I recently spent some time cross country skiing in Lapland with fellow Alpenwild guide Sophie Nolan. The week before I arrived temperatures had dipped to -36 degrees farenheit, but luckily, I was graced with ‘balmy’ temperatures of 14 degrees farenheit. As someone who doesn’t deal with the cold so well, I was keen to hear from Sophie how she keeps warm in Arctic conditions. Here’s a collation of our top tips:
1) Be bold, start cold!
If you are a comfortable temperature stood outside before you start hiking, then in 5 minutes you will definitely be too hot. Start out with fewer layers so that you don’t start sweating early in the day.
2) Wool base layers
In the summer the only real advantage of a woollen base layer over a synthetic one is that wool smells less than polyester at the end of the day. However, in winter wool base layers are a significantly better choice. Wool is warmer for its weight and will keep you warm even when it is wet. Most base layers are made of merino wool as the fibres are finer and less itchy, but it can be pricey. Polyester/wool blends are often cheaper and more durable than merino wool as they have more stretch.
3) Keep a big warm jacket in easy reach
It takes a lot of energy to reheat your body, so if you stop for food, take the time to shove a big warm jacket on. I keep an insulated jacket in my bag that is big enough to throw on top of whatever I’m wearing. If I am hiking in winter in the UK, then it’s often rainy so my jacket of choice is a synthetic one. If I’m hiking in colder, dryer places like the Alps then I carry a down jacket.
Read about down vs synthetic insulation
4) Many layers are better than one
Even in really cold temperatures, it’s surprising how much you can heat up when you’re hiking uphill. It’s much easier to regulate your temperature if you have many thin layers, rather than one big one. A good layering system includes:
- Woollen base layers
- Extra mid-layer (in really cold temperatures I take an extra mid layer such as a soft-shell jacket).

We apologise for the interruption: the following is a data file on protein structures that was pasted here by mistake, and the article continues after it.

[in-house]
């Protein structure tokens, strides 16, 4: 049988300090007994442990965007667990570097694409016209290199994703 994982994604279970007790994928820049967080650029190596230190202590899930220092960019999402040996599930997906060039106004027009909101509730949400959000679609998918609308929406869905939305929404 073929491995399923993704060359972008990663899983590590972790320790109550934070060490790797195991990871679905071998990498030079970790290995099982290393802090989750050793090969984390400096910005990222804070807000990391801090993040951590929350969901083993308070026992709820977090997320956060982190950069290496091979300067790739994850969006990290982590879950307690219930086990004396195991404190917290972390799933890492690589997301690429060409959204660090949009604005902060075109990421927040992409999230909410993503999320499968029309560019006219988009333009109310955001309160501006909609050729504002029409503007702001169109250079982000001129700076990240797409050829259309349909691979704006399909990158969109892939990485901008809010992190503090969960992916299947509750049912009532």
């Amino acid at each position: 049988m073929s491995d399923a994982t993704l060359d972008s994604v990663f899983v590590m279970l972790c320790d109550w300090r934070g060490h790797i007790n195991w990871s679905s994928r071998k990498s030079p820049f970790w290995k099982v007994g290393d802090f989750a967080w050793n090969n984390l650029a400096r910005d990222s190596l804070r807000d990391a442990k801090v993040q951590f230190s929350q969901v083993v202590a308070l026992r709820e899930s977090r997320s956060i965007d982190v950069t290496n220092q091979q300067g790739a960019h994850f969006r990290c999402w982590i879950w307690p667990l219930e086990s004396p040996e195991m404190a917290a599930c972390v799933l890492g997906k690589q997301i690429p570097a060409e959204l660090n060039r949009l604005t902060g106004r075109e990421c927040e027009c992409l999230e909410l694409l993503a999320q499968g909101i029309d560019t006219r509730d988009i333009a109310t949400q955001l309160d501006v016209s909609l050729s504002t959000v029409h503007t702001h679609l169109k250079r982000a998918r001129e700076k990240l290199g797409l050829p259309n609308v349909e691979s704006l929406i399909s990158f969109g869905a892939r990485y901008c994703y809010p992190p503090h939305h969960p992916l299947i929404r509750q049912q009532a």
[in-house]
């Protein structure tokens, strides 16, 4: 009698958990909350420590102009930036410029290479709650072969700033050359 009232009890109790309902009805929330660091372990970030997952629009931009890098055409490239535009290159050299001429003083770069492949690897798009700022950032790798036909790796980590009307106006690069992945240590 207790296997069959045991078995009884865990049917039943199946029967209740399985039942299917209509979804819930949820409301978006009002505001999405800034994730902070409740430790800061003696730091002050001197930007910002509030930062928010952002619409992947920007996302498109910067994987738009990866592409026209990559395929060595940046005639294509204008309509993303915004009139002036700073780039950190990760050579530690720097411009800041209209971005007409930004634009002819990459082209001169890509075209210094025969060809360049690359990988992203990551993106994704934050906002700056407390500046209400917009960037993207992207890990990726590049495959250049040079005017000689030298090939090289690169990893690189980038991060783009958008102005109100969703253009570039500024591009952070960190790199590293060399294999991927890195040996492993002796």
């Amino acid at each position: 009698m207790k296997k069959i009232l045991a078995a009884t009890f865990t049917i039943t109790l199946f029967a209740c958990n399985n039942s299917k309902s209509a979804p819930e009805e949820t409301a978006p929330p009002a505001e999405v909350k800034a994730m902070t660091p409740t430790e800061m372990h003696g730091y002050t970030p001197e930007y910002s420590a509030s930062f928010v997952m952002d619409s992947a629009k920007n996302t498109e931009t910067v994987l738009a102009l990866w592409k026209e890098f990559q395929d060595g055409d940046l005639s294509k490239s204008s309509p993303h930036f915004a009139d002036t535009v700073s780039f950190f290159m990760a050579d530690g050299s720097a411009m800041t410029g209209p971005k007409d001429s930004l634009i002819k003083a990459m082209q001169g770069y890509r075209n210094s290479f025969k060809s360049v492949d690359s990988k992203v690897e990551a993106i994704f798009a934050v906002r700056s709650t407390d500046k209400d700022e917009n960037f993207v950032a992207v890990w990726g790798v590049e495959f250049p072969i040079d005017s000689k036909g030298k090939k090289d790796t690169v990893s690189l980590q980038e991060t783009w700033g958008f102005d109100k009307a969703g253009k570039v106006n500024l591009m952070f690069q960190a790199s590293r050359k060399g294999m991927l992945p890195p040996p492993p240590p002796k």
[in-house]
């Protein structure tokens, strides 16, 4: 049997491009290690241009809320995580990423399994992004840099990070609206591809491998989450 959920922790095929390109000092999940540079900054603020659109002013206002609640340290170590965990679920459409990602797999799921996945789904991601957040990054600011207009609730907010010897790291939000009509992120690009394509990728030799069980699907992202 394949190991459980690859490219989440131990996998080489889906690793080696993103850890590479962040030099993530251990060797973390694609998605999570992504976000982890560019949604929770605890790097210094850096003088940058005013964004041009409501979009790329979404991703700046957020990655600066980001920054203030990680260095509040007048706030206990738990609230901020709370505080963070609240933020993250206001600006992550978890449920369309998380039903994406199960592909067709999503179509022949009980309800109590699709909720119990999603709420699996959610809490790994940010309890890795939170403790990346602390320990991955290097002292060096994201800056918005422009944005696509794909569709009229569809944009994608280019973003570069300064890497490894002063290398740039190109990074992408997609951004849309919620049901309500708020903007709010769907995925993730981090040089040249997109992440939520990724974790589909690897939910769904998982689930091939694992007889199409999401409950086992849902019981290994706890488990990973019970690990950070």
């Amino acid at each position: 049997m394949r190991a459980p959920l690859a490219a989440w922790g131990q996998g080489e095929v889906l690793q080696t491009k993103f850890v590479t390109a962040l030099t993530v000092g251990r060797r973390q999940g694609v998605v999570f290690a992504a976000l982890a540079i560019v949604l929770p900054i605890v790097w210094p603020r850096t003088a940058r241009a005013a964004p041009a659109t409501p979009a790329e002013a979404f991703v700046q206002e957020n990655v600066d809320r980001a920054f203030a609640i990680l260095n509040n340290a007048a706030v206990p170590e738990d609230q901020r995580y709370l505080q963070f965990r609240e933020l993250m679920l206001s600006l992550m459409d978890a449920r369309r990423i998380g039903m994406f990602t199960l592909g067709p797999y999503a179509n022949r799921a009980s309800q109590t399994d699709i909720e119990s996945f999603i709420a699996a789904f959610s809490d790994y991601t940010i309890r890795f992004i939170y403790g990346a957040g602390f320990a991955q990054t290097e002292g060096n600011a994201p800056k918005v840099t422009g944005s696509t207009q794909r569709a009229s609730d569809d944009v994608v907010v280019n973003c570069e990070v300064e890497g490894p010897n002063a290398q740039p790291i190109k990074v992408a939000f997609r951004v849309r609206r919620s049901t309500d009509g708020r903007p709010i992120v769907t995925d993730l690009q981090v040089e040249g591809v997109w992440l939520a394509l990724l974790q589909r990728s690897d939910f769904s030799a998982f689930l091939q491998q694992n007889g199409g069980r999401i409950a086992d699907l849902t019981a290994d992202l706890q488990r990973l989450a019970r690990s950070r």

- Wind proof layer/waterproof (I use a gortex jacket as it doubles up as my waterproof)
- Insulated jacket (to throw on when you stop)
When it’s really cold the temptation can be to just keep going but you need fuel to keep you warm. If the weather is awful, then having a few snacks in your pocket is a good way to eat on the move. Hot drinks are great for moral. Hot juice or herbal tea with sugar is a good way to keep hydrated and your sugar levels high.
6) Look after your hands
If your hands are cold, then chances are you going to feel miserable. It’s always a good idea to carry spare gloves in case you lose one in the wind or your first pair get wet. The warmest thing to wear on your hands is a pair of mittens as they allow your fingers to keep each other warm.
7) Liner socks
In really cold weather a thin pair of liner socks under your wool socks will keep your toes nice and toasty. The liner sock will act as extra insulation, wick sweat away from your feet and help reduce the chance of blisters.
8) Jump around!
It sounds obvious but if you’re starting to get cold then don’t underestimate the power of jumping around to get your blood flowing again. Waving your arms around and clapping your hands together will warm your hands up again and stamping your feet will get blood back down to your toes.
9) Don’t put your hiking socks on until you’re ready to leave the house
If you sit around all morning in a hot room, then your hiking socks are going to get sweaty. Fibres insulate less well when they are wet so put your socks on just before you leave for the day.
10) Wear slightly bigger boots
Make sure your toes have a little bit of wiggle room in your winter boots. If your boots are too tight it will cut off blood to your toes and make your feet cold. The extra space also allows your feet to heat the air around them in the boot which is what keeps you warm.
What’s your top tip for staying warm in winter? Leave your comments in the box below!